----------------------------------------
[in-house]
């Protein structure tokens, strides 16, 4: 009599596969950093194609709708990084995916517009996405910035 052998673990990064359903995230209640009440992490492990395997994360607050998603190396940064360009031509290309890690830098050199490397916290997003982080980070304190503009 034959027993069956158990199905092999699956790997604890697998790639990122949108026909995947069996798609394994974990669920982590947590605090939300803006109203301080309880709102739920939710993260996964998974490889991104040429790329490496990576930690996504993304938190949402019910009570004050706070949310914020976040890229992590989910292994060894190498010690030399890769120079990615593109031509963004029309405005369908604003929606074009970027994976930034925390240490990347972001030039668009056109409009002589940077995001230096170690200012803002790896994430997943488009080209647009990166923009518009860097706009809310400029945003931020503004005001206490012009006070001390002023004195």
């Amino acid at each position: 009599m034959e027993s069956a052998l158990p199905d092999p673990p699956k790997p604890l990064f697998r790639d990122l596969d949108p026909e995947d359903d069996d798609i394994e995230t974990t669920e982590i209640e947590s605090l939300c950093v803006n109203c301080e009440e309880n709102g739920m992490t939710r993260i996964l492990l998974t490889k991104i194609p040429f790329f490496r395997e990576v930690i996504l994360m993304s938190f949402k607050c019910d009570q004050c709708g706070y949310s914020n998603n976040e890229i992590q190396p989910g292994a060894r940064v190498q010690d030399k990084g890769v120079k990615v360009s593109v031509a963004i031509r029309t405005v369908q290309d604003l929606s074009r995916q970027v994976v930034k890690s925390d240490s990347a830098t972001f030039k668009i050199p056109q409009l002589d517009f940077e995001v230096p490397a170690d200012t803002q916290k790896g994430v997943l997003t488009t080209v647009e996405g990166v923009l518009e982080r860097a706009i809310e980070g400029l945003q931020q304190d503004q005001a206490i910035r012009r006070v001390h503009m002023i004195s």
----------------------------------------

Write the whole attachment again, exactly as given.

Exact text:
[in-house]
């Protein structure tokens, strides 16, 4: 009599596969950093194609709708990084995916517009996405910035 052998673990990064359903995230209640009440992490492990395997994360607050998603190396940064360009031509290309890690830098050199490397916290997003982080980070304190503009 034959027993069956158990199905092999699956790997604890697998790639990122949108026909995947069996798609394994974990669920982590947590605090939300803006109203301080309880709102739920939710993260996964998974490889991104040429790329490496990576930690996504993304938190949402019910009570004050706070949310914020976040890229992590989910292994060894190498010690030399890769120079990615593109031509963004029309405005369908604003929606074009970027994976930034925390240490990347972001030039668009056109409009002589940077995001230096170690200012803002790896994430997943488009080209647009990166923009518009860097706009809310400029945003931020503004005001206490012009006070001390002023004195």
């Amino acid at each position: 009599m034959e027993s069956a052998l158990p199905d092999p673990p699956k790997p604890l990064f697998r790639d990122l596969d949108p026909e995947d359903d069996d798609i394994e995230t974990t669920e982590i209640e947590s605090l939300c950093v803006n109203c301080e009440e309880n709102g739920m992490t939710r993260i996964l492990l998974t490889k991104i194609p040429f790329f490496r395997e990576v930690i996504l994360m993304s938190f949402k607050c019910d009570q004050c709708g706070y949310s914020n998603n976040e890229i992590q190396p989910g292994a060894r940064v190498q010690d030399k990084g890769v120079k990615v360009s593109v031509a963004i031509r029309t405005v369908q290309d604003l929606s074009r995916q970027v994976v930034k890690s925390d240490s990347a830098t972001f030039k668009i050199p056109q409009l002589d517009f940077e995001v230096p490397a170690d200012t803002q916290k790896g994430v997943l997003t488009t080209v647009e996405g990166v923009l518009e982080r860097a706009i809310e980070g400029l945003q931020q304190d503004q005001a206490i910035r012009r006070v001390h503009m002023i004195s």